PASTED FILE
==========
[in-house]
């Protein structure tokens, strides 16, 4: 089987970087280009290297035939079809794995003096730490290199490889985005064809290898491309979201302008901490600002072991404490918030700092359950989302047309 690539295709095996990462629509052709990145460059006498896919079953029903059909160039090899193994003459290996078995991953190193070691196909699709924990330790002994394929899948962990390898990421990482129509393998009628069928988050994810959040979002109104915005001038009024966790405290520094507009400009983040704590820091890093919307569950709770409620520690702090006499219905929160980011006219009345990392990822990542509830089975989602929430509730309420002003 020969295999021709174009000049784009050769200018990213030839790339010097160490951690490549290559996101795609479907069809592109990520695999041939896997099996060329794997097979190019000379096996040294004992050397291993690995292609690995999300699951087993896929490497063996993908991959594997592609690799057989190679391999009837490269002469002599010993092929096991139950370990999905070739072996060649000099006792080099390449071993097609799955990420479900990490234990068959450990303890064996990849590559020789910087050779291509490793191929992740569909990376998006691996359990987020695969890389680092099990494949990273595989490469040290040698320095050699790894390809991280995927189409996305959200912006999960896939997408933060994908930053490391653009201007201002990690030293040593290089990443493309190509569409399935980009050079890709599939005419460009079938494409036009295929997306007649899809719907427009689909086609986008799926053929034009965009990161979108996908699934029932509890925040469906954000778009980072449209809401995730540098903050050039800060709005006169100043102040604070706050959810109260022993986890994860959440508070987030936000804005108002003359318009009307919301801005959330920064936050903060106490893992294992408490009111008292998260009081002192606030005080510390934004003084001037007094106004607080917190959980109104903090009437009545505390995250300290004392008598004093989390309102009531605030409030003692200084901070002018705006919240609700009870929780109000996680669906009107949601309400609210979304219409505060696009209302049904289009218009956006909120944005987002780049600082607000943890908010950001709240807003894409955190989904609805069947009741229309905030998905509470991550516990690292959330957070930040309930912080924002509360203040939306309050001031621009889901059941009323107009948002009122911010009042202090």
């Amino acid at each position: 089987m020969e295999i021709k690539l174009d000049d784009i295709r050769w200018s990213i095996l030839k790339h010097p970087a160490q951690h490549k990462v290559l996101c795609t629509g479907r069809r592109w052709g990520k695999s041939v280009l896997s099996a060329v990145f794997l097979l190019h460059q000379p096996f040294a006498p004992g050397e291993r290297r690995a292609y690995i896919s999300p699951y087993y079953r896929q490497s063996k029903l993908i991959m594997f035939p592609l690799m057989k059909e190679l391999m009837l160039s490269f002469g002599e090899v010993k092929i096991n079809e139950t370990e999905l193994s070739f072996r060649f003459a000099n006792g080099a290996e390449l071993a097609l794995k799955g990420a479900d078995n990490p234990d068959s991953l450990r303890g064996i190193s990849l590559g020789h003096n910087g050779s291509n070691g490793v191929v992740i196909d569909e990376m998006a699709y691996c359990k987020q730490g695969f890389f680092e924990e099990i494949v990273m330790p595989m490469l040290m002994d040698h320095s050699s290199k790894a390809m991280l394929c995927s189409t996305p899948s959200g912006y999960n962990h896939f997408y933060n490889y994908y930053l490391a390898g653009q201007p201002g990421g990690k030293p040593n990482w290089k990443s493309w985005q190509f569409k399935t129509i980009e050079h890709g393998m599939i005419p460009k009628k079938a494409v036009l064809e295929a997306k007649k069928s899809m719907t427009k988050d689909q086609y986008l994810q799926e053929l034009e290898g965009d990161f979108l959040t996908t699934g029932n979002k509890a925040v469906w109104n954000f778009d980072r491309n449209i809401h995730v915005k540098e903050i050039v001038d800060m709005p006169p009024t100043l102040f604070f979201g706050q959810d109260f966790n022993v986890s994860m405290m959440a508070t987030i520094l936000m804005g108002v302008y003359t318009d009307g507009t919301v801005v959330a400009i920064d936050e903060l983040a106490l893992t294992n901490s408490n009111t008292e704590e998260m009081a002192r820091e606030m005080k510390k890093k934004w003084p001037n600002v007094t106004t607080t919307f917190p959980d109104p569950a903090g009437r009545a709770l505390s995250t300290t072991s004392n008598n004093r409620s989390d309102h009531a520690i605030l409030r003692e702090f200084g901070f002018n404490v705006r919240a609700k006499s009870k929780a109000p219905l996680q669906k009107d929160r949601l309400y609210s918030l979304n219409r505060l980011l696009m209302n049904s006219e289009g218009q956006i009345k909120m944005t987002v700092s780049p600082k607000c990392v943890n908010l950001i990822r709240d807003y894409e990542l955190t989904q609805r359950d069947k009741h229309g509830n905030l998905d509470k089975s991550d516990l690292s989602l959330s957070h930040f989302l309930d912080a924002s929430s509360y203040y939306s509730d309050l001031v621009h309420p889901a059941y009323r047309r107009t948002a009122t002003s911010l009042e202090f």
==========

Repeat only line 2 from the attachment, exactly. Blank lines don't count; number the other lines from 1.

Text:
């Protein structure tokens, strides 16, 4: 089987970087280009290297035939079809794995003096730490290199490889985005064809290898491309979201302008901490600002072991404490918030700092359950989302047309 690539295709095996990462629509052709990145460059006498896919079953029903059909160039090899193994003459290996078995991953190193070691196909699709924990330790002994394929899948962990390898990421990482129509393998009628069928988050994810959040979002109104915005001038009024966790405290520094507009400009983040704590820091890093919307569950709770409620520690702090006499219905929160980011006219009345990392990822990542509830089975989602929430509730309420002003 020969295999021709174009000049784009050769200018990213030839790339010097160490951690490549290559996101795609479907069809592109990520695999041939896997099996060329794997097979190019000379096996040294004992050397291993690995292609690995999300699951087993896929490497063996993908991959594997592609690799057989190679391999009837490269002469002599010993092929096991139950370990999905070739072996060649000099006792080099390449071993097609799955990420479900990490234990068959450990303890064996990849590559020789910087050779291509490793191929992740569909990376998006691996359990987020695969890389680092099990494949990273595989490469040290040698320095050699790894390809991280995927189409996305959200912006999960896939997408933060994908930053490391653009201007201002990690030293040593290089990443493309190509569409399935980009050079890709599939005419460009079938494409036009295929997306007649899809719907427009689909086609986008799926053929034009965009990161979108996908699934029932509890925040469906954000778009980072449209809401995730540098903050050039800060709005006169100043102040604070706050959810109260022993986890994860959440508070987030936000804005108002003359318009009307919301801005959330920064936050903060106490893992294992408490009111008292998260009081002192606030005080510390934004003084001037007094106004607080917190959980109104903090009437009545505390995250300290004392008598004093989390309102009531605030409030003692200084901070002018705006919240609700009870929780109000996680669906009107949601309400609210979304219409505060696009209302049904289009218009956006909120944005987002780049600082607000943890908010950001709240807003894409955190989904609805069947009741229309905030998905509470991550516990690292959330957070930040309930912080924002509360203040939306309050001031621009889901059941009323107009948002009122911010009042202090």